Monday, September 30, 2013

How to Read an Article about Harm

Consider this question: how would you test the idea that smoking causes cancer? The best way to do so would be to develop a clinical trial in which half of the participants were required to smoke three packs of cigarettes per day for five years while the other half did not smoke at all. You could then see if there were differences in the rate of lung cancer between the two groups. But, of course, this is not ethical.

Given that we cannot use clinical trials to answer such questions, we can use other designs, including both a case-control study design and a cohort design.  In a case-control study we would look in the past medical records and exposures of cases (those with lung cancer) and controls (those without), and would find that some in each group were heavy smokers while others were not. We could then calculate the difference in rates of cancer between the two groups. In such case, we would end up with an odds ratio; that is, the odds that exposure to smoking leads to lung cancer. In a cohort study, we would follow people forward in time while allowing them to live their life. None have cancer at the beginning of the study. We would find, years down the road, that some in both groups were heavy smokers while others were not, and again we could calculate the difference in rates of cancer between the two groups. In this case, we would end up with a risk ratio.
Risk is associated with disease incidence; that is, the rate of newly diagnosed conditions in a population. In a case-control study, we are starting with people who already have the condition of interest; therefore, we cannot calculate risk (which requires us to newly diagnose a disease), and instead we look at odds.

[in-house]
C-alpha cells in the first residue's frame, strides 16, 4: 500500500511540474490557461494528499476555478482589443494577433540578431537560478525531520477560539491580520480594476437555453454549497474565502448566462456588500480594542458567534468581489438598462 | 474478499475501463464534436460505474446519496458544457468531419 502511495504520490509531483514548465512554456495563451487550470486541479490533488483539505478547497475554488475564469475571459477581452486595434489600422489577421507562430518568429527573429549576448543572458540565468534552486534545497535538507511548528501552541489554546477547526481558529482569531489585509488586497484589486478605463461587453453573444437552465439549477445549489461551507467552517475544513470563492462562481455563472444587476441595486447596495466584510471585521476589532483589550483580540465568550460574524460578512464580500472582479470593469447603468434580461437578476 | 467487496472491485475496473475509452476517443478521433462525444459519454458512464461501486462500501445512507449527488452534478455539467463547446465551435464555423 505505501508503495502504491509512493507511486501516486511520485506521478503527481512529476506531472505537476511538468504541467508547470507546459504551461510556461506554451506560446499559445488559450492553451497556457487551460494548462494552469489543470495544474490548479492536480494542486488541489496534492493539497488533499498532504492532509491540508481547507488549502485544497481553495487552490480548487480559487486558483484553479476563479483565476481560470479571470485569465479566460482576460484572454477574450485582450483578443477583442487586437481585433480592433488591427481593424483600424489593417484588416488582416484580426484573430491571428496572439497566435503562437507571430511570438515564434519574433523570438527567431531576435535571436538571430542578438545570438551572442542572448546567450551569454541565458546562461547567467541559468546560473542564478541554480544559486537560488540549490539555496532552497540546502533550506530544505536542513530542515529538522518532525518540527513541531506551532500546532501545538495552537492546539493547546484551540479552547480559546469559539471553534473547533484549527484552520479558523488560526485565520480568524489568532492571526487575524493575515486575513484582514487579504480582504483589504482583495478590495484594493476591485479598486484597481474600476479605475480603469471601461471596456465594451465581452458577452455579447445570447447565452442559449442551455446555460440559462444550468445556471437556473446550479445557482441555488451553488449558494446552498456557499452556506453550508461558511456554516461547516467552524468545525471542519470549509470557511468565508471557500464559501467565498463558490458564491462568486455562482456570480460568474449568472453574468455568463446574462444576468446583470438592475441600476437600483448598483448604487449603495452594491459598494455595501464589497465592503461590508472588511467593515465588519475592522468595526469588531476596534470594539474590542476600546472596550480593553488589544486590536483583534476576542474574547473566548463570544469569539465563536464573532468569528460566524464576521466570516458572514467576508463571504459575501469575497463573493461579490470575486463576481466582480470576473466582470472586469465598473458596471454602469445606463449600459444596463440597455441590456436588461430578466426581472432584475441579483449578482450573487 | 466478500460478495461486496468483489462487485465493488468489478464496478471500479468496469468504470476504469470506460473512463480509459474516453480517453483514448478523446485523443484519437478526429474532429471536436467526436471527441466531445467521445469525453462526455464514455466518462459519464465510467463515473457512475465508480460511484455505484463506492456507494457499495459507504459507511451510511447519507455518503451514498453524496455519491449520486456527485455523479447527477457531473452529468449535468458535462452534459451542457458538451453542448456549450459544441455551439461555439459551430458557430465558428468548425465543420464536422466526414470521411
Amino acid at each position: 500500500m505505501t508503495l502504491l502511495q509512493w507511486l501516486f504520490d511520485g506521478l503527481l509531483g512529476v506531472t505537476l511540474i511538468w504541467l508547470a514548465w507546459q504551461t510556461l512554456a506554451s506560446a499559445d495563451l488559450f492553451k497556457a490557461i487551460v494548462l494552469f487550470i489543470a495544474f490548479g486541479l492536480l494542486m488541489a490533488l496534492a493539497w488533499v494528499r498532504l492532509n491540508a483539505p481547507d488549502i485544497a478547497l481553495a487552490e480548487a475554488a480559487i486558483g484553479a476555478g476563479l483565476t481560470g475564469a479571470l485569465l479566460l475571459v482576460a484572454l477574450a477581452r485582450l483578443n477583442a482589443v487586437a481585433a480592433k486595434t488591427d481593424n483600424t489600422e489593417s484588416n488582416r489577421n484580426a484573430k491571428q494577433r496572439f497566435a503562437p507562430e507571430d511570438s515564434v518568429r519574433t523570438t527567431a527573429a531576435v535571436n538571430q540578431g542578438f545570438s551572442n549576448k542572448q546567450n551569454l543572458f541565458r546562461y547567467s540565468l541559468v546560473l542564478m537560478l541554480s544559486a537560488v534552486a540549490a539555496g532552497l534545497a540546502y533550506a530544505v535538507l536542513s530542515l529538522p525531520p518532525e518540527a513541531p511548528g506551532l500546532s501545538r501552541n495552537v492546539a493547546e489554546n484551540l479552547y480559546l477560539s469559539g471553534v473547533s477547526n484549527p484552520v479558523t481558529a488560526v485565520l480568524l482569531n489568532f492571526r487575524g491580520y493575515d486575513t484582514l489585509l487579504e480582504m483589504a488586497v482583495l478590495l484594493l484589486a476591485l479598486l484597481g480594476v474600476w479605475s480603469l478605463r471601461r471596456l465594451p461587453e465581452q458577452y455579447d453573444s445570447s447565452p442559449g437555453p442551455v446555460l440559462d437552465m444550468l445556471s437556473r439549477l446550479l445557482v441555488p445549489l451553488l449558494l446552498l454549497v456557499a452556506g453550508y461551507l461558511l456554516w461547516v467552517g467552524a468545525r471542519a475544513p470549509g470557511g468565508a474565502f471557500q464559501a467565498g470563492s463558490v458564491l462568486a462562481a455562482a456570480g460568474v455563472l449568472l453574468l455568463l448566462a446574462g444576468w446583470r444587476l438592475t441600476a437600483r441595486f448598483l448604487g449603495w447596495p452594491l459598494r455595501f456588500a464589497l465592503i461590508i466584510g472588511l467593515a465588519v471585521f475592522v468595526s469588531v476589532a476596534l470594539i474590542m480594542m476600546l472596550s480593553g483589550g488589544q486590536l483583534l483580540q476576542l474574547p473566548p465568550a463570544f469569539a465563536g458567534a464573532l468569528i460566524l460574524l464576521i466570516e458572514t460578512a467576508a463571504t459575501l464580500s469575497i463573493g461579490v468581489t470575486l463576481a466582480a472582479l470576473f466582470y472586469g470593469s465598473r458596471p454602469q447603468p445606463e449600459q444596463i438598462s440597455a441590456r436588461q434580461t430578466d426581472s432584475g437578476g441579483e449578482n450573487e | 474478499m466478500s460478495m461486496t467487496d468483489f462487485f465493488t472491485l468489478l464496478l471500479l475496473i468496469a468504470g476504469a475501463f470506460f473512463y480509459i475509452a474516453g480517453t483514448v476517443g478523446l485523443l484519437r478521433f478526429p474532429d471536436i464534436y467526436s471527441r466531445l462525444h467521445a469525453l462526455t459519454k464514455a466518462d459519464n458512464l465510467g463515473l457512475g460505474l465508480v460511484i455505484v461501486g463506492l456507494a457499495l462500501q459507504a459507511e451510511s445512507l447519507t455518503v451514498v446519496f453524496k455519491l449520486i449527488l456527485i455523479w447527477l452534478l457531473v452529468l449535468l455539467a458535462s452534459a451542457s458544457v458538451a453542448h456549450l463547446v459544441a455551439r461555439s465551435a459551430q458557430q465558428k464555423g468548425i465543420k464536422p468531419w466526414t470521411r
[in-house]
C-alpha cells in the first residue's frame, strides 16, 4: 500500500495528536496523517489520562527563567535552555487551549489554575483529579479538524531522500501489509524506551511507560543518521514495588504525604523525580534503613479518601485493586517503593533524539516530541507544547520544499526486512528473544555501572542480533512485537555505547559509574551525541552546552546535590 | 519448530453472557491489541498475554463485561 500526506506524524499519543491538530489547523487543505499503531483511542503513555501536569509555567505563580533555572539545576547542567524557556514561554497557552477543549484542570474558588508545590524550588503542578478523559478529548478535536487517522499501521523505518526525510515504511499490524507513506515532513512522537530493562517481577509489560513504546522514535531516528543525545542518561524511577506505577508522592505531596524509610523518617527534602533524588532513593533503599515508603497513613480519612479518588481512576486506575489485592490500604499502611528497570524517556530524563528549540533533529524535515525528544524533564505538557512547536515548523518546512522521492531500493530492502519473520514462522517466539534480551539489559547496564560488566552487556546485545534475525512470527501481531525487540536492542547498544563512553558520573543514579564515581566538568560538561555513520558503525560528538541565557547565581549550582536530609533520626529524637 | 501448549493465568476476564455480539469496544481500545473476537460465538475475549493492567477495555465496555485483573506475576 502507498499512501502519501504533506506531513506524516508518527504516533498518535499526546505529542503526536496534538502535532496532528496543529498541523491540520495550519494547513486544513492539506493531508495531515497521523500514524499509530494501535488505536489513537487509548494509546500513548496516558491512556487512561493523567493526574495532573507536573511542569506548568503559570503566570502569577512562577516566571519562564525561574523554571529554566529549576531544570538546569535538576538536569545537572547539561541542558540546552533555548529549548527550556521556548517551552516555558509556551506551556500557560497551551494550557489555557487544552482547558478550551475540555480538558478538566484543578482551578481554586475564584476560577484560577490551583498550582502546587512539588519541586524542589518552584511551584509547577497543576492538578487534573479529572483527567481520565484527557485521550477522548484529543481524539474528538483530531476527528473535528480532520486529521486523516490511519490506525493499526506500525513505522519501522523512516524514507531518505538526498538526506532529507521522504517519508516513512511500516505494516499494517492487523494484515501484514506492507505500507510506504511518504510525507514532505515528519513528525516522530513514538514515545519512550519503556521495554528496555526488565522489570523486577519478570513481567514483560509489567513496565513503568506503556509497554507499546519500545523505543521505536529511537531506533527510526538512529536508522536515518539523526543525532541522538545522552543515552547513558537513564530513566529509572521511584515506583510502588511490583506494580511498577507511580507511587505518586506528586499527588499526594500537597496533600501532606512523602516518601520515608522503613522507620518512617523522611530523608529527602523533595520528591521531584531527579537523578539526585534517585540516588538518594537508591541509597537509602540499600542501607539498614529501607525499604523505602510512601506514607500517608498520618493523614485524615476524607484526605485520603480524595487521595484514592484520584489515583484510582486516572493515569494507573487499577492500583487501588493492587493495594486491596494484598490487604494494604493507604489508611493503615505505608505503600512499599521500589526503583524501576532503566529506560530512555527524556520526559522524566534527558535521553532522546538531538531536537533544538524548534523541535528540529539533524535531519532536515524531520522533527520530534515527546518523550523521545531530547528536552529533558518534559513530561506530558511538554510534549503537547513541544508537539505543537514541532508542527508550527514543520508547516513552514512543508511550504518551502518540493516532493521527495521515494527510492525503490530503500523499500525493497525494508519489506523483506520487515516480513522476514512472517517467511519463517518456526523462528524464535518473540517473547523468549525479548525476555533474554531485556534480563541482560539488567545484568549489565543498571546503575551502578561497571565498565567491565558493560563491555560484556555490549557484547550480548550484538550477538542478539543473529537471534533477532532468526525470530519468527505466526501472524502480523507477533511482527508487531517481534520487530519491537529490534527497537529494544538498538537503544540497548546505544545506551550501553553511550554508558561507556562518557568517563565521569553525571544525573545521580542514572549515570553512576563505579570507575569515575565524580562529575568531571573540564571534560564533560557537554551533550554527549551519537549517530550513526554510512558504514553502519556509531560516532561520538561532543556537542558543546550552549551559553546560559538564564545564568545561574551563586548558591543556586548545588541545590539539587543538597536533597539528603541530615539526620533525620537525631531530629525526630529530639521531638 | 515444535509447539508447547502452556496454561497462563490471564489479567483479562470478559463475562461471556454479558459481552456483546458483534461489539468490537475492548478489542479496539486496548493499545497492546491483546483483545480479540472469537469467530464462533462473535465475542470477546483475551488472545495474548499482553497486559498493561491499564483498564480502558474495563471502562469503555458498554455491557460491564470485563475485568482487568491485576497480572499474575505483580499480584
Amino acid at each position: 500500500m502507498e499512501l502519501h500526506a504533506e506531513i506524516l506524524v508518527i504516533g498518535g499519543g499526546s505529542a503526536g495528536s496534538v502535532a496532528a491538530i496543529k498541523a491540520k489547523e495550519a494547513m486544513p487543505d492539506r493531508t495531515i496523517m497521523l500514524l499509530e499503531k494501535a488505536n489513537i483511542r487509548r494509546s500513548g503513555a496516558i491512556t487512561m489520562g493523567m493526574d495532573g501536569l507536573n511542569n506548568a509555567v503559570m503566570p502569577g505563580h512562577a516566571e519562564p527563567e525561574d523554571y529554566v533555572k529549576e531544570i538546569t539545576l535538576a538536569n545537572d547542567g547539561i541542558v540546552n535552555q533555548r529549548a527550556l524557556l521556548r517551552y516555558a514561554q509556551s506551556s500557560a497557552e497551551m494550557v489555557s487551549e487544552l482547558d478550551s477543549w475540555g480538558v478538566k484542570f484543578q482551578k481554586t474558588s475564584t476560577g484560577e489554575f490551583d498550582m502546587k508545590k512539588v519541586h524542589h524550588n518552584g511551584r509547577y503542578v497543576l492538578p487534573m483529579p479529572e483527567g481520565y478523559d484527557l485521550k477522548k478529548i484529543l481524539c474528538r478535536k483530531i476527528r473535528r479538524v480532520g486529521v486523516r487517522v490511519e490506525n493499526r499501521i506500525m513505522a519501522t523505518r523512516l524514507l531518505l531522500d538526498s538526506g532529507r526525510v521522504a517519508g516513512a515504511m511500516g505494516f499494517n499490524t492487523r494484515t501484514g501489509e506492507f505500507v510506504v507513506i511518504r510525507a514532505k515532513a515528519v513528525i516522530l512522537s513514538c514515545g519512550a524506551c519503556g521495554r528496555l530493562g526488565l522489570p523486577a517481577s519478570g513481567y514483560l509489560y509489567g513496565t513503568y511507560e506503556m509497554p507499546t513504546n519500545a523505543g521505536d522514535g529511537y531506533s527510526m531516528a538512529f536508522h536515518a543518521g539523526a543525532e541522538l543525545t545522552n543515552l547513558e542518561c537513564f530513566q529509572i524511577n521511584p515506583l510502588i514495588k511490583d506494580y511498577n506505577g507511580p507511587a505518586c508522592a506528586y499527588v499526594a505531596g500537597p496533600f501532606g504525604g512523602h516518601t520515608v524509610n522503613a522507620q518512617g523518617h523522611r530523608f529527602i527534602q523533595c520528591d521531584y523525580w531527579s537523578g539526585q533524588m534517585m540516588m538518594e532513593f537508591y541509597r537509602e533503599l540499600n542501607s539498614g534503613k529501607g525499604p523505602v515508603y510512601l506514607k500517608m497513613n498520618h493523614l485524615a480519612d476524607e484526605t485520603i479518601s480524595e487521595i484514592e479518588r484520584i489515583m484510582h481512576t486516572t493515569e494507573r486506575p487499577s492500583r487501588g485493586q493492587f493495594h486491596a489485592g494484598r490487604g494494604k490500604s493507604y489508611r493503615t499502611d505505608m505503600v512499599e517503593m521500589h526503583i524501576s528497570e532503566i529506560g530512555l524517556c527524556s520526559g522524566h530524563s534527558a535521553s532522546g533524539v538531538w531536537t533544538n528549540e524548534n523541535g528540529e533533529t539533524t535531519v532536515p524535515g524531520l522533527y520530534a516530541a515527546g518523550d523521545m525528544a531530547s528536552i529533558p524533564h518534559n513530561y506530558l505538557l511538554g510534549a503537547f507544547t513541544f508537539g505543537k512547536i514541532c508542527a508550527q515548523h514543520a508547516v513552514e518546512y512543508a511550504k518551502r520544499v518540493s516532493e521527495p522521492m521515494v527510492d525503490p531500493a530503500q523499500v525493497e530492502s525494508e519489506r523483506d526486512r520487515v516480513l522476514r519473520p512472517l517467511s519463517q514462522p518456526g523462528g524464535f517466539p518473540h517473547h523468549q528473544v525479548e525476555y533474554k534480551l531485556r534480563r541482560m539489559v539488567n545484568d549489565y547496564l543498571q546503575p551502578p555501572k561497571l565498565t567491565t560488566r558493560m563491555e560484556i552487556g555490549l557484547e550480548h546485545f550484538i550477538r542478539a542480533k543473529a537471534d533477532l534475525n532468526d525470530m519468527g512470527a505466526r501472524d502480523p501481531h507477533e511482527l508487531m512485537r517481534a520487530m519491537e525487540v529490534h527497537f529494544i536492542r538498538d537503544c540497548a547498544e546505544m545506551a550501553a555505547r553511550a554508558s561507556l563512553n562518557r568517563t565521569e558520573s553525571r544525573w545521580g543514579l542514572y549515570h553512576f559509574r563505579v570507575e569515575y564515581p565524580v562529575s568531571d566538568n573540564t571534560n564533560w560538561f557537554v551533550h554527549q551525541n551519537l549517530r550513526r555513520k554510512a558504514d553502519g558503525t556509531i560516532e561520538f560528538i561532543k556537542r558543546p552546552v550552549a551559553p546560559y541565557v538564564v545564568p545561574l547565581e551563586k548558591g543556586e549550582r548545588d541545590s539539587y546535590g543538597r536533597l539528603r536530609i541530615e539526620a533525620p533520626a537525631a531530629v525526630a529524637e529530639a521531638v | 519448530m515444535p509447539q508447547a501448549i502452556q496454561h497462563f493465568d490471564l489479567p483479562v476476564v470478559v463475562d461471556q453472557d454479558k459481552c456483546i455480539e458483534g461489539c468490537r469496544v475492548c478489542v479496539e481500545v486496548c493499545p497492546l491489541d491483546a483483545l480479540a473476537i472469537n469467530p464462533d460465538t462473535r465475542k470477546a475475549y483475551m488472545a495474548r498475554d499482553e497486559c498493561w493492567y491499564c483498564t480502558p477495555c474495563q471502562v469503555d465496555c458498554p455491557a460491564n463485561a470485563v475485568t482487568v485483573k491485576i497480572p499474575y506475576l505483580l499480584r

When we read an article about harm, we need to understand the specific study design being used. While clinical trials are best, they often cannot be conducted. Cohort studies are stronger than case-control studies, since they allow us to calculate the true disease rate in a group. But in studies of harm, other questions to look at while reading are to ensure that the exposures and outcomes in both groups were measured the same way, that follow-up was long enough, that the exposure precedes the adverse outcome, and that the association between exposure and outcome is strong.
It is important to understand that risk and odds ratios do not tell you how frequently a problem occurs, only that the effect occurs more or less often in the exposed group compared to the unexposed group. This can then tell you whether or not to recommend the patient stop the exposure. Once we know, for example, that smoking is associated with a higher rate of cancer, we can advise patients to stop smoking.

For additional information on harm, please see

No comments: